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Whatever your preferred reading matter, these are the reading apps that matter
When it comes to traditional media, there’s still something about the smell of books, and the feel of paper in the hand that’s impossible to replicate in digital form. We’ve long since found peace with consigning shiny discs for music and TV to history. But books? No.
And yet books and magazines can also be heavy and unwieldy. Unlike your iPhone, you won’t necessarily have one on you at all times, nor be in a position to comfortably read – for example, when crammed into a train carriage on your morning commute.
In this round-up, then, we’re exploring the best reading apps for iPhone, which you can dip into anywhere, whether you’re keen on the latest novels, classic literature, action-packed or thought-provoking comics, or even slices of the internet.
One thing that’s worth bearing in mind is there’s no one-size-fits-all approach. Depending on the content you want to read, you may need several apps. But nothing in our selection will break the bank, and many of the apps are free. Most importantly, all of them are good.
The best iPhone apps for ebooks and PDFs
Our first set of apps concentrates on traditional reading matter: books. However, while physical books are typically all paper tomes, there’s less unity in the digital world. Some ebooks are locked within proprietary systems; and those that aren’t come in various formats, such as ePub and PDF. These apps have you covered, whatever you happen to favour.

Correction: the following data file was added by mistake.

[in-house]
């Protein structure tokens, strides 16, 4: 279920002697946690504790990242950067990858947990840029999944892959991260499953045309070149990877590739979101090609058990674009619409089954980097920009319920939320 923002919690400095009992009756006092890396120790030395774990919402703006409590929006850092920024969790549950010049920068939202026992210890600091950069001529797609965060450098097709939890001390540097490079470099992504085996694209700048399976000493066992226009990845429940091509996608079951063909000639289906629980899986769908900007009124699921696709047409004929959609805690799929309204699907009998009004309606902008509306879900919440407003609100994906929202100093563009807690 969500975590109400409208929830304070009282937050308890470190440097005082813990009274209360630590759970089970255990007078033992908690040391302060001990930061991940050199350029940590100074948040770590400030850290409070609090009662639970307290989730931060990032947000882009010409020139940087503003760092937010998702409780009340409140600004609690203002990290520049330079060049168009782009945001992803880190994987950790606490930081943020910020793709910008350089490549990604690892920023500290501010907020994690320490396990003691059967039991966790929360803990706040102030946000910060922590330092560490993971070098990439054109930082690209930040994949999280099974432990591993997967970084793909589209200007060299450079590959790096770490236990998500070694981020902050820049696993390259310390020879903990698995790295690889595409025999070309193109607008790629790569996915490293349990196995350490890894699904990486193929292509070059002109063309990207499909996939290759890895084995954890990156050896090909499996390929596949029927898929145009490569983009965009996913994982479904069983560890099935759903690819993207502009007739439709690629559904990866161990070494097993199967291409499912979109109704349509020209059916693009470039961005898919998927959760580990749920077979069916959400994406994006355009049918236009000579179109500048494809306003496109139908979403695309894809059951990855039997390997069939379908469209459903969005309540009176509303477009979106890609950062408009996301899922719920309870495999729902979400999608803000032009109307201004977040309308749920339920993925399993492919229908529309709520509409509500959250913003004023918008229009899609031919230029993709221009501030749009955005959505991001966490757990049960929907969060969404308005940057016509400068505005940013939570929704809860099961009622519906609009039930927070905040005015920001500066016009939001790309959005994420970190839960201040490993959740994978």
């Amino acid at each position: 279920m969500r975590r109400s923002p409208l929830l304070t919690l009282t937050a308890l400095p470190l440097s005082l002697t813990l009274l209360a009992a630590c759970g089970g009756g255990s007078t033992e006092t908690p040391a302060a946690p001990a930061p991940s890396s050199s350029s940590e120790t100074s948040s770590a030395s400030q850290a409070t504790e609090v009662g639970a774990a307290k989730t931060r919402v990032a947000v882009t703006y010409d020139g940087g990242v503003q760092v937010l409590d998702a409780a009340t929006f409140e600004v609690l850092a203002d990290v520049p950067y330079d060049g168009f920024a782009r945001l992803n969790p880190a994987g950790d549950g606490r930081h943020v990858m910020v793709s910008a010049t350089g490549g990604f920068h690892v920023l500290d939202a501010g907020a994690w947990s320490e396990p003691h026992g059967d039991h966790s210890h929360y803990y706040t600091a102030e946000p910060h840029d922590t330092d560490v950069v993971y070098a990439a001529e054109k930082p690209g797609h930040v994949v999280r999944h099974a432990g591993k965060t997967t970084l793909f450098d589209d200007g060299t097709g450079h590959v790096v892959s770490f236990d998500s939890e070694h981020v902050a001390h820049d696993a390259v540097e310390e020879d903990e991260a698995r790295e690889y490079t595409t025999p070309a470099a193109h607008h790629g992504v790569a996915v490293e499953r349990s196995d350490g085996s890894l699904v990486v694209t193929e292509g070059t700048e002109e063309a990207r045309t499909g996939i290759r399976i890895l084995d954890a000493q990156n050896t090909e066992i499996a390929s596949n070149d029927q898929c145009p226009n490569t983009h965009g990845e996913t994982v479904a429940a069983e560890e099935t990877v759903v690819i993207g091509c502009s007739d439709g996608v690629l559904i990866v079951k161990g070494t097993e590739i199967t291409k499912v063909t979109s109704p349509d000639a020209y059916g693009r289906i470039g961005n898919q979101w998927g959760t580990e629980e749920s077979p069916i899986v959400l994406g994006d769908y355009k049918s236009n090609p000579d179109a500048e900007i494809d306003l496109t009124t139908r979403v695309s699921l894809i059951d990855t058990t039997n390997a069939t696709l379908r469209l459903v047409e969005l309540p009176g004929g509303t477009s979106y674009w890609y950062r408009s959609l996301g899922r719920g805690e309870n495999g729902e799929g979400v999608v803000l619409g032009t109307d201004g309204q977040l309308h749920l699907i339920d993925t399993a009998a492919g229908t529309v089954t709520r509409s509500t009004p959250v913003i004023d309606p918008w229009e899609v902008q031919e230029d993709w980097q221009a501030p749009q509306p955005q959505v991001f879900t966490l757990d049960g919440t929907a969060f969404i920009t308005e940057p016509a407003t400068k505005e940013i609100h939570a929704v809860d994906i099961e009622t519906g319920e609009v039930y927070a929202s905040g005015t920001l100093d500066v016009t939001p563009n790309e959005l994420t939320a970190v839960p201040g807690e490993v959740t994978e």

Free • v5.12 • 174 MB • By AMZN Mobile LLC
Think of digital books and ‘Kindle’ springs to mind. Amazon’s hardware and software solution provides access to millions of books. Amazon Prime users get additional perks, including a thousand free volumes on rotation.
On iPhone, the app provides easy access to your collection, enabling you to download books and magazines for offline reading. A Discover tab helps you find new things to read, and enables you to download samples, although purchases must be made in the Amazon app.
The reading experience could be better – you can’t turn off jarring page-turn slides – but you do get decent theme settings, and a clever ‘page flip’ feature for flicking to somewhere else in a book without losing your place.
Be mindful, though, that Kindle is all about the ecosystem. Although you can send non-Amazon documents to Kindle, they’re sometimes mangled, and there’s no legal way of exporting most purchases to read in a different app.
Free • v3.5 • 0.7 MB • By Apple
Broadly speaking, iBooks is Apple’s answer to Kindle. It doesn’t match Amazon’s offering in terms of range and pricing, but is fine for discoverability. Also, it’s a more open app, in that you can use it as a reader for ePub and PDF documents.
Adding these could be simpler (you must import them one at a time on iOS using a Share sheet, or load them using iTunes), but once they’re on board, the reading experience is great.
With ePub, the iBooks interface feels slicker than Kindle. The speedy page-turn animation is a nice nod to the past, and the themes are excellent. Prefer scrolling rather than page-flipping? There’s an option for that, too.
PDF isn’t quite so well-served – you’re back to sliding pages about. But you can quickly get at a thumbnails grid, chapter listing, and text-based search – all ideal for perusing larger volumes.
Free + $4.99/£4.99 • v3.1 • 76.3 MB • By Appstafarian